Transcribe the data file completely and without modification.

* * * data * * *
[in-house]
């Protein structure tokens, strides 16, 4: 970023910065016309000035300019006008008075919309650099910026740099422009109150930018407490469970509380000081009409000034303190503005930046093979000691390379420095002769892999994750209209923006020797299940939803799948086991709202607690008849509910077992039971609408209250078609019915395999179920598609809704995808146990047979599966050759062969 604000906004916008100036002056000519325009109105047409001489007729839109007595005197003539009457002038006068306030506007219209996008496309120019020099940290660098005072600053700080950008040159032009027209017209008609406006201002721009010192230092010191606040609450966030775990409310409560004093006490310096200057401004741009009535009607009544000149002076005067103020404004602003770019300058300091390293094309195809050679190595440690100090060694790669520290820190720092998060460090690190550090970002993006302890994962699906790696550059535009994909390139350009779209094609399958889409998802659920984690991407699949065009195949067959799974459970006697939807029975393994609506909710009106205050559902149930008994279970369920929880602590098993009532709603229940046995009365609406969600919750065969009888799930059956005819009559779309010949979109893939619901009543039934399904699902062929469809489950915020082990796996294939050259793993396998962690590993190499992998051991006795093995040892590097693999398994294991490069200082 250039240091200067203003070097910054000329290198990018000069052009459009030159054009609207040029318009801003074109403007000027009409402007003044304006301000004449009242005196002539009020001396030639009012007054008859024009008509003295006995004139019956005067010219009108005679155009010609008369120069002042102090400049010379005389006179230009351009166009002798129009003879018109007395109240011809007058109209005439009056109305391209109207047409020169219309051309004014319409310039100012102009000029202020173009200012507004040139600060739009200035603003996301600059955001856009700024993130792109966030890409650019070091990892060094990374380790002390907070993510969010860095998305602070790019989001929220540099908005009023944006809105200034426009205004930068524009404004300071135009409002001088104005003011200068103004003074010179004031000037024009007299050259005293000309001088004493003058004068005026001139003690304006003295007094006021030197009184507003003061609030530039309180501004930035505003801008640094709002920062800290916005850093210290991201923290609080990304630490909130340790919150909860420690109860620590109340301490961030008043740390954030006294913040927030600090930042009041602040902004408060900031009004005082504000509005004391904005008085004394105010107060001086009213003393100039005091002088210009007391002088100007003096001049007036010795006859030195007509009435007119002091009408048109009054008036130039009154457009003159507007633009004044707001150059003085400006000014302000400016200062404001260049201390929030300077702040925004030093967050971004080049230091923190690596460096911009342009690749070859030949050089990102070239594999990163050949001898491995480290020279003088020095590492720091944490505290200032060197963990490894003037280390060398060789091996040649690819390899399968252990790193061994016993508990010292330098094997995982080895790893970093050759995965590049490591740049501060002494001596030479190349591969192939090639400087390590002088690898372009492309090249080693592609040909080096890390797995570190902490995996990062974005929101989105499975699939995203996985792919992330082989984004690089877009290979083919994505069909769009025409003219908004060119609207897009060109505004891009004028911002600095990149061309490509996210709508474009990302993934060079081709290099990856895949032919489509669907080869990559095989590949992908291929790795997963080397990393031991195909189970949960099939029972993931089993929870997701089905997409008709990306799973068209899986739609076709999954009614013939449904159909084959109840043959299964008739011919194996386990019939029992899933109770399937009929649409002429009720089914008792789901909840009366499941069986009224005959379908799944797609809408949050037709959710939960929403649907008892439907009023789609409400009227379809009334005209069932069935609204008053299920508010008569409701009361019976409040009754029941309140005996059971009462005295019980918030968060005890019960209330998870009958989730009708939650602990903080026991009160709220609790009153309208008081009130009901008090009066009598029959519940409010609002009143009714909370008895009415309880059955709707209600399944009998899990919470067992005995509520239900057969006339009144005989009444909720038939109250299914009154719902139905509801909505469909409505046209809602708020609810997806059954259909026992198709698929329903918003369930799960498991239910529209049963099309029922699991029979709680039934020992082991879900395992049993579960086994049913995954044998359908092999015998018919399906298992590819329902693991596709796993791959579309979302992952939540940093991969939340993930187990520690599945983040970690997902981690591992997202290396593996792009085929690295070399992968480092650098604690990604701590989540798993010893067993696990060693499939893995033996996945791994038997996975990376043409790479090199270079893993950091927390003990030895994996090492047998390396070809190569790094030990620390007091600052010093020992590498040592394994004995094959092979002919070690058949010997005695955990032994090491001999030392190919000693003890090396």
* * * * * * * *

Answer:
[in-house]
């Protein structure tokens, strides 16, 4: 970023910065016309000035300019006008008075919309650099910026740099422009109150930018407490469970509380000081009409000034303190503005930046093979000691390379420095002769892999994750209209923006020797299940939803799948086991709202607690008849509910077992039971609408209250078609019915395999179920598609809704995808146990047979599966050759062969 604000906004916008100036002056000519325009109105047409001489007729839109007595005197003539009457002038006068306030506007219209996008496309120019020099940290660098005072600053700080950008040159032009027209017209008609406006201002721009010192230092010191606040609450966030775990409310409560004093006490310096200057401004741009009535009607009544000149002076005067103020404004602003770019300058300091390293094309195809050679190595440690100090060694790669520290820190720092998060460090690190550090970002993006302890994962699906790696550059535009994909390139350009779209094609399958889409998802659920984690991407699949065009195949067959799974459970006697939807029975393994609506909710009106205050559902149930008994279970369920929880602590098993009532709603229940046995009365609406969600919750065969009888799930059956005819009559779309010949979109893939619901009543039934399904699902062929469809489950915020082990796996294939050259793993396998962690590993190499992998051991006795093995040892590097693999398994294991490069200082 250039240091200067203003070097910054000329290198990018000069052009459009030159054009609207040029318009801003074109403007000027009409402007003044304006301000004449009242005196002539009020001396030639009012007054008859024009008509003295006995004139019956005067010219009108005679155009010609008369120069002042102090400049010379005389006179230009351009166009002798129009003879018109007395109240011809007058109209005439009056109305391209109207047409020169219309051309004014319409310039100012102009000029202020173009200012507004040139600060739009200035603003996301600059955001856009700024993130792109966030890409650019070091990892060094990374380790002390907070993510969010860095998305602070790019989001929220540099908005009023944006809105200034426009205004930068524009404004300071135009409002001088104005003011200068103004003074010179004031000037024009007299050259005293000309001088004493003058004068005026001139003690304006003295007094006021030197009184507003003061609030530039309180501004930035505003801008640094709002920062800290916005850093210290991201923290609080990304630490909130340790919150909860420690109860620590109340301490961030008043740390954030006294913040927030600090930042009041602040902004408060900031009004005082504000509005004391904005008085004394105010107060001086009213003393100039005091002088210009007391002088100007003096001049007036010795006859030195007509009435007119002091009408048109009054008036130039009154457009003159507007633009004044707001150059003085400006000014302000400016200062404001260049201390929030300077702040925004030093967050971004080049230091923190690596460096911009342009690749070859030949050089990102070239594999990163050949001898491995480290020279003088020095590492720091944490505290200032060197963990490894003037280390060398060789091996040649690819390899399968252990790193061994016993508990010292330098094997995982080895790893970093050759995965590049490591740049501060002494001596030479190349591969192939090639400087390590002088690898372009492309090249080693592609040909080096890390797995570190902490995996990062974005929101989105499975699939995203996985792919992330082989984004690089877009290979083919994505069909769009025409003219908004060119609207897009060109505004891009004028911002600095990149061309490509996210709508474009990302993934060079081709290099990856895949032919489509669907080869990559095989590949992908291929790795997963080397990393031991195909189970949960099939029972993931089993929870997701089905997409008709990306799973068209899986739609076709999954009614013939449904159909084959109840043959299964008739011919194996386990019939029992899933109770399937009929649409002429009720089914008792789901909840009366499941069986009224005959379908799944797609809408949050037709959710939960929403649907008892439907009023789609409400009227379809009334005209069932069935609204008053299920508010008569409701009361019976409040009754029941309140005996059971009462005295019980918030968060005890019960209330998870009958989730009708939650602990903080026991009160709220609790009153309208008081009130009901008090009066009598029959519940409010609002009143009714909370008895009415309880059955709707209600399944009998899990919470067992005995509520239900057969006339009144005989009444909720038939109250299914009154719902139905509801909505469909409505046209809602708020609810997806059954259909026992198709698929329903918003369930799960498991239910529209049963099309029922699991029979709680039934020992082991879900395992049993579960086994049913995954044998359908092999015998018919399906298992590819329902693991596709796993791959579309979302992952939540940093991969939340993930187990520690599945983040970690997902981690591992997202290396593996792009085929690295070399992968480092650098604690990604701590989540798993010893067993696990060693499939893995033996996945791994038997996975990376043409790479090199270079893993950091927390003990030895994996090492047998390396070809190569790094030990620390007091600052010093020992590498040592394994004995094959092979002919070690058949010997005695955990032994090491001999030392190919000693003890090396």